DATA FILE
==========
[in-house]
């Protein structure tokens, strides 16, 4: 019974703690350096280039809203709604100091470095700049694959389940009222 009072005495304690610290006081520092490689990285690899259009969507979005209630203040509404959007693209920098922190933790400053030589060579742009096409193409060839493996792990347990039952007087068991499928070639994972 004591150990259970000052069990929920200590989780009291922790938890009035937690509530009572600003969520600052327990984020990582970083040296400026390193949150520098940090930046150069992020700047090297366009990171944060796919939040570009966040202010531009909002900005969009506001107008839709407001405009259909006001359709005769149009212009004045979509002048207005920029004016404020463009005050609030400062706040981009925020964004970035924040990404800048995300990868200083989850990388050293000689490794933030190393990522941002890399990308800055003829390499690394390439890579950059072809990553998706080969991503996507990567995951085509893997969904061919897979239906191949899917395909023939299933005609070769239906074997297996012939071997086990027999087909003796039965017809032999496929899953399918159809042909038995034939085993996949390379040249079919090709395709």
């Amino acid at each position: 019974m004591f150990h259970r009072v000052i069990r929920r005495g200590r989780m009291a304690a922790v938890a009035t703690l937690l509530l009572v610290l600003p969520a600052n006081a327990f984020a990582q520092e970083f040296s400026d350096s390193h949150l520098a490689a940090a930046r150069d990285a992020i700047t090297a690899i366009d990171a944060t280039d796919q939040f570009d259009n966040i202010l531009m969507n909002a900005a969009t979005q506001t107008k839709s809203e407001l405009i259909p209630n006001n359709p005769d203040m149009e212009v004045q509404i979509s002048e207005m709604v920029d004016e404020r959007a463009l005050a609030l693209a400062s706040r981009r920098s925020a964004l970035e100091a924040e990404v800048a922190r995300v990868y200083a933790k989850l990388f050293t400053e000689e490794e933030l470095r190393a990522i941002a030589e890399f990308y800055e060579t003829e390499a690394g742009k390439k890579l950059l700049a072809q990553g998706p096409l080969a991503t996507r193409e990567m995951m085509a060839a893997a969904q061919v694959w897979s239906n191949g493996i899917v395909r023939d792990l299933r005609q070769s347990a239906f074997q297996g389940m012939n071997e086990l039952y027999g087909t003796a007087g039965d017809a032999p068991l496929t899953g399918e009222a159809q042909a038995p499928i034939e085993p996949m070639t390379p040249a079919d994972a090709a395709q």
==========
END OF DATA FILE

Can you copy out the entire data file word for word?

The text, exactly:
[in-house]
């Protein structure tokens, strides 16, 4: 019974703690350096280039809203709604100091470095700049694959389940009222 009072005495304690610290006081520092490689990285690899259009969507979005209630203040509404959007693209920098922190933790400053030589060579742009096409193409060839493996792990347990039952007087068991499928070639994972 004591150990259970000052069990929920200590989780009291922790938890009035937690509530009572600003969520600052327990984020990582970083040296400026390193949150520098940090930046150069992020700047090297366009990171944060796919939040570009966040202010531009909002900005969009506001107008839709407001405009259909006001359709005769149009212009004045979509002048207005920029004016404020463009005050609030400062706040981009925020964004970035924040990404800048995300990868200083989850990388050293000689490794933030190393990522941002890399990308800055003829390499690394390439890579950059072809990553998706080969991503996507990567995951085509893997969904061919897979239906191949899917395909023939299933005609070769239906074997297996012939071997086990027999087909003796039965017809032999496929899953399918159809042909038995034939085993996949390379040249079919090709395709």
């Amino acid at each position: 019974m004591f150990h259970r009072v000052i069990r929920r005495g200590r989780m009291a304690a922790v938890a009035t703690l937690l509530l009572v610290l600003p969520a600052n006081a327990f984020a990582q520092e970083f040296s400026d350096s390193h949150l520098a490689a940090a930046r150069d990285a992020i700047t090297a690899i366009d990171a944060t280039d796919q939040f570009d259009n966040i202010l531009m969507n909002a900005a969009t979005q506001t107008k839709s809203e407001l405009i259909p209630n006001n359709p005769d203040m149009e212009v004045q509404i979509s002048e207005m709604v920029d004016e404020r959007a463009l005050a609030l693209a400062s706040r981009r920098s925020a964004l970035e100091a924040e990404v800048a922190r995300v990868y200083a933790k989850l990388f050293t400053e000689e490794e933030l470095r190393a990522i941002a030589e890399f990308y800055e060579t003829e390499a690394g742009k390439k890579l950059l700049a072809q990553g998706p096409l080969a991503t996507r193409e990567m995951m085509a060839a893997a969904q061919v694959w897979s239906n191949g493996i899917v395909r023939d792990l299933r005609q070769s347990a239906f074997q297996g389940m012939n071997e086990l039952y027999g087909t003796a007087g039965d017809a032999p068991l496929t899953g399918e009222a159809q042909a038995p499928i034939e085993p996949m070639t390379p040249a079919d994972a090709a395709q």